The finance group is delighted to announce the promotion of Mark Garmaise to Associate Professor with tenure. Mark is one of the leading young scholars in finance as well as a great teacher. Please join us in congratulating Mark on his well-deserved promotion. Mark received his Ph.D. in finance from Stanford, and was a member of the finance faculty at the University of Chicago GSB prior to joining UCLA Anderson. Mark's research interests include corporate finance, real estate, financial contracting, banking, entrepreneurship, microfinance, and private equity. His research has appeared in the Review of Finance Studies, the Journal of Finance and the Quarterly Journal of Economics.
Bruce Carlin completed his first year at UCLA Anderson as an assistant professor in finance. Bruce teaches corporate finance at UCLA, and has been recognized for teaching excellence his first year here as the recipient of the Robbins Assistant Professor Teaching Award. He has also been recognized previously for teaching excellence at both Duke University and the University of North Carolina. After completing his M.D. at Northwestern, Bruce continued on to receive his M.B.A. from Washington University in St. Louis and a Ph.D. in finance from Duke University. His primary research interests are in the areas of theoretical corporate finance and consumer finance, and he has published in the Journal of Finance and the Journal of Financial Economics.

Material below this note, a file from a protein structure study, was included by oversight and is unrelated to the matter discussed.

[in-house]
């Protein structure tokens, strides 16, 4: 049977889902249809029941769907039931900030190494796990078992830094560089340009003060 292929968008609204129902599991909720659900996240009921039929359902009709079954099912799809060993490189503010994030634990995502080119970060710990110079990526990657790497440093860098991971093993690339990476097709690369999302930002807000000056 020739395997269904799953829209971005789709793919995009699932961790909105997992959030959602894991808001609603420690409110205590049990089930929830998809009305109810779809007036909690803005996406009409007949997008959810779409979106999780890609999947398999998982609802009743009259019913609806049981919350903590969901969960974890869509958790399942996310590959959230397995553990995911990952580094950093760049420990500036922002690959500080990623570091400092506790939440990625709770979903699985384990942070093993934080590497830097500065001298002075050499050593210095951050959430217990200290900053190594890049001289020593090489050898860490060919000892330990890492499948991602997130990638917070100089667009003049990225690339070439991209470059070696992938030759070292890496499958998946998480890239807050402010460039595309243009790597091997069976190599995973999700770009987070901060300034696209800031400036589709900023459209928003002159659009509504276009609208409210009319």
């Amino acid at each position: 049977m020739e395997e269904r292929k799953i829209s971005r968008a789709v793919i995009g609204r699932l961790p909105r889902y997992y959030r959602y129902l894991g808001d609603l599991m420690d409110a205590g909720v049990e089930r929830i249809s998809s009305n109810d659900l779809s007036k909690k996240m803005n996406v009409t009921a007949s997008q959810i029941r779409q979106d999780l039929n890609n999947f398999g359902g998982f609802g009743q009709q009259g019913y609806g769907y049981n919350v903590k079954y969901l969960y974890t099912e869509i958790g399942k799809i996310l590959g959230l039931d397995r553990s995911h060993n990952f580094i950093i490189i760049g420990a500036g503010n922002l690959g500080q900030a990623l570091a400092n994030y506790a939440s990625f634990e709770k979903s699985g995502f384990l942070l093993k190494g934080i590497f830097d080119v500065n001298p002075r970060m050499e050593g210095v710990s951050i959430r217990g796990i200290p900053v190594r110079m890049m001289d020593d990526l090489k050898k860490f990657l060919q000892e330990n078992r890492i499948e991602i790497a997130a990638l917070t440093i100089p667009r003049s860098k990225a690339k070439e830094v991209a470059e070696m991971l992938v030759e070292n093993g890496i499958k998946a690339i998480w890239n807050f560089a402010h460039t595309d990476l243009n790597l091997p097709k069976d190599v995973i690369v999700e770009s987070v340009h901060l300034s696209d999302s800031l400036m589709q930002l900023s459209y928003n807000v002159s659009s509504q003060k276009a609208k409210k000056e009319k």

Hanno Lustig will be formally joining us this coming academic year as an assistant professor in finance. The finance department has enjoyed having Hanno as a colleague this past year during his visit from a short walk away, the UCLA economics department. Hanno received his Ph.D. in economics from Stanford, and prior to joining UCLA, he spent several years on the economics faculty at the University of Chicago. His research interests focus on asset pricing, macroeconomics, exchange rates and international finance. He has given invited seminars at MIT, Harvard, NYU, Northwestern University, amongst other leading schools in the field of economics. His research has been published in top academic journals, including the Journal of Finance, American Economic Review, and the Review of Financial Studies.
Two new students will be joining the doctoral program in finance this Fall.
Shaun Davies received a B.S. in engineering and a B.A. in economics from University of Colorado in 2005.
Konark Saxena received his undergraduate degree in computer science from the Indian Institute of Technology in 2002 and his MBA from Indian School of Business in 2006.
The Fink Center for Finance & Investments
UCLA Anderson School of Management
110 Westwood Plaza, Los Angeles, CA 90095